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8 - European Liberalism in the Nineteenth Century

Published online by Cambridge University Press:  15 August 2019

Warren Breckman
Affiliation:
University of Pennsylvania
Peter E. Gordon
Affiliation:
Harvard University, Massachusetts
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Summary

Of the modern political labels that emerged and spread in the early-nineteenth-century “Age of Revolutions,” none is more difficult to pin down than “liberal.” Conservatism, socialism, and nationalism all take manifold forms, but liberalism is the most protean of all. Liberals have been royalists and republicans, anti-clericals and Catholics, individualists and communitarians, opponents and supporters of government action in society and the economy. There have been liberal advocates of universal suffrage and of restricted voting rights, liberal defenders of capitalism and liberal critics of it, liberal imperialists and liberal foes of empire. Do the terms liberal and liberalism point to one thing or many? Is there a solid core to being liberal that gives substance to all its variations, or does it owe its diffusion to some fickle fluidity that allows it to take on the shapes people and circumstances impose on it? These questions point to yet another, especially critical for historians: Just who should count as a liberal? Self-declared anti-liberals have sought to tar each other with the label, while some among those who claim it for themselves contest the right of others to bear it.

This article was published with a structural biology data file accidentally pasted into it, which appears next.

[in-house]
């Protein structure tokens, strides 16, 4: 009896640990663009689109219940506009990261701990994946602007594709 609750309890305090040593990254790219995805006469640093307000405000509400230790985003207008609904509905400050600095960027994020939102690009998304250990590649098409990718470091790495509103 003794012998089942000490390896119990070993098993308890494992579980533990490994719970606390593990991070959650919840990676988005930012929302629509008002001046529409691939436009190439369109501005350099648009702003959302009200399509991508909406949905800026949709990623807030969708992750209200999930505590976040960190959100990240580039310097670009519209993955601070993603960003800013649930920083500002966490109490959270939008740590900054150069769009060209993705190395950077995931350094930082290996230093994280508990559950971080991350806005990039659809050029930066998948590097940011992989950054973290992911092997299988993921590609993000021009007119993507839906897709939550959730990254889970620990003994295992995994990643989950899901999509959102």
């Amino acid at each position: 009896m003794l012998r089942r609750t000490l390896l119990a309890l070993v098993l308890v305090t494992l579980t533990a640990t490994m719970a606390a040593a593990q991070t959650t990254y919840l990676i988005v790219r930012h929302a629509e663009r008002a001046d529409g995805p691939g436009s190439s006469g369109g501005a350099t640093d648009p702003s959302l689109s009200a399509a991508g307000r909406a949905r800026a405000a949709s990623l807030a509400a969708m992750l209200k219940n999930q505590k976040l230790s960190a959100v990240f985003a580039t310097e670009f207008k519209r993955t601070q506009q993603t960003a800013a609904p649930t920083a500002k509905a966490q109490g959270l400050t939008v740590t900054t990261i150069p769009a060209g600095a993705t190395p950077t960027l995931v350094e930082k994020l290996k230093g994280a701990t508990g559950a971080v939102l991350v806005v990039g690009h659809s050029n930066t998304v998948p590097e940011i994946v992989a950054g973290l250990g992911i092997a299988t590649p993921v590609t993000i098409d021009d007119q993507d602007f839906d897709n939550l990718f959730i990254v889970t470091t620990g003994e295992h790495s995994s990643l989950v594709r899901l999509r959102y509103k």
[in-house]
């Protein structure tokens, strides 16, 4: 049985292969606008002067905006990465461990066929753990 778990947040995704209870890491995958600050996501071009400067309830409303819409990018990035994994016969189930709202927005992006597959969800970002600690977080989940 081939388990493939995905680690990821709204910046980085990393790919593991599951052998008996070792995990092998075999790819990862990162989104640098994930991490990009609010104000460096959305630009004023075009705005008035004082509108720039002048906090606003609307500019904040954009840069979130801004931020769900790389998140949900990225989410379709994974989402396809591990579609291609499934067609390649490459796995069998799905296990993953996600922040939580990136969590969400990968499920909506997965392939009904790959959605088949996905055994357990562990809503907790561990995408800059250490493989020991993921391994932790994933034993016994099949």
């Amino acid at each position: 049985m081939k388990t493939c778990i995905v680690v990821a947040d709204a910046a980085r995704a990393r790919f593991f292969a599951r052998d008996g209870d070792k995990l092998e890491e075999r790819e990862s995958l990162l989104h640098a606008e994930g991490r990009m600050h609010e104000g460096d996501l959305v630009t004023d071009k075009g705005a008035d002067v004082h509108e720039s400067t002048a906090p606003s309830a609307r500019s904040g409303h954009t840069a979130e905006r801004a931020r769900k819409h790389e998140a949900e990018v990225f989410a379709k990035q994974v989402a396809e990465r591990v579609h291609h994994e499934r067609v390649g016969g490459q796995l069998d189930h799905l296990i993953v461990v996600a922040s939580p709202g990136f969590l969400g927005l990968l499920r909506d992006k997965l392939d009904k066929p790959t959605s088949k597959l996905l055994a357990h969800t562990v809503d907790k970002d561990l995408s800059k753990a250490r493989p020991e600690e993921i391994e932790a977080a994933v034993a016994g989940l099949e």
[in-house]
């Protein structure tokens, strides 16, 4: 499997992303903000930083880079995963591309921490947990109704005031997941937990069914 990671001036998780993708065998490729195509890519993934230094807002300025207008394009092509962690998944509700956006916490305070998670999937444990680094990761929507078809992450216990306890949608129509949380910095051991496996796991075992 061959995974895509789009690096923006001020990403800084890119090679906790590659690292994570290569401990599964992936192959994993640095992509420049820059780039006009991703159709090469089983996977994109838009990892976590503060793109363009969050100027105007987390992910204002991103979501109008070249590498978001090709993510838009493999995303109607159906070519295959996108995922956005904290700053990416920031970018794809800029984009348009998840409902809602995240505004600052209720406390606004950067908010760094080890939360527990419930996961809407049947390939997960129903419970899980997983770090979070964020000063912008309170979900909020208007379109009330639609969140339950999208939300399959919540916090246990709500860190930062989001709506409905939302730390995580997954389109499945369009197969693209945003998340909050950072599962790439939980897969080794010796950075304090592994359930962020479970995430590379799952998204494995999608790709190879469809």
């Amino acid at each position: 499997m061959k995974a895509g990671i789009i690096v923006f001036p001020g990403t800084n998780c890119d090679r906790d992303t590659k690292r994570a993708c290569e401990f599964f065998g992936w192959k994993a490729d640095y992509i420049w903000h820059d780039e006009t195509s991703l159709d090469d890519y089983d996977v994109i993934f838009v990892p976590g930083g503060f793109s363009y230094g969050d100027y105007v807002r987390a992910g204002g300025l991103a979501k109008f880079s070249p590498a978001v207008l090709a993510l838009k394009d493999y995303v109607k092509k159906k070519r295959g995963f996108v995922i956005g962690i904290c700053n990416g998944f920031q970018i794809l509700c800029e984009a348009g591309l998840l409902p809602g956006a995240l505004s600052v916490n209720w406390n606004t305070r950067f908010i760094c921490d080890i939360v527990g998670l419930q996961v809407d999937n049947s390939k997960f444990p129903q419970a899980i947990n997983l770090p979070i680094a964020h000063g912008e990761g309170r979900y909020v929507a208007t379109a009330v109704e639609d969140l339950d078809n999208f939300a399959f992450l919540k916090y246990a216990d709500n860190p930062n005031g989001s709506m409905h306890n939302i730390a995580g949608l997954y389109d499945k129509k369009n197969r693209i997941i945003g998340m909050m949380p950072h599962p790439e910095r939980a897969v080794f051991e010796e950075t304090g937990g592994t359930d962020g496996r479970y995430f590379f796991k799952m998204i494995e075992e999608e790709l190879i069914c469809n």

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Publisher: Cambridge University Press
Print publication year: 2019

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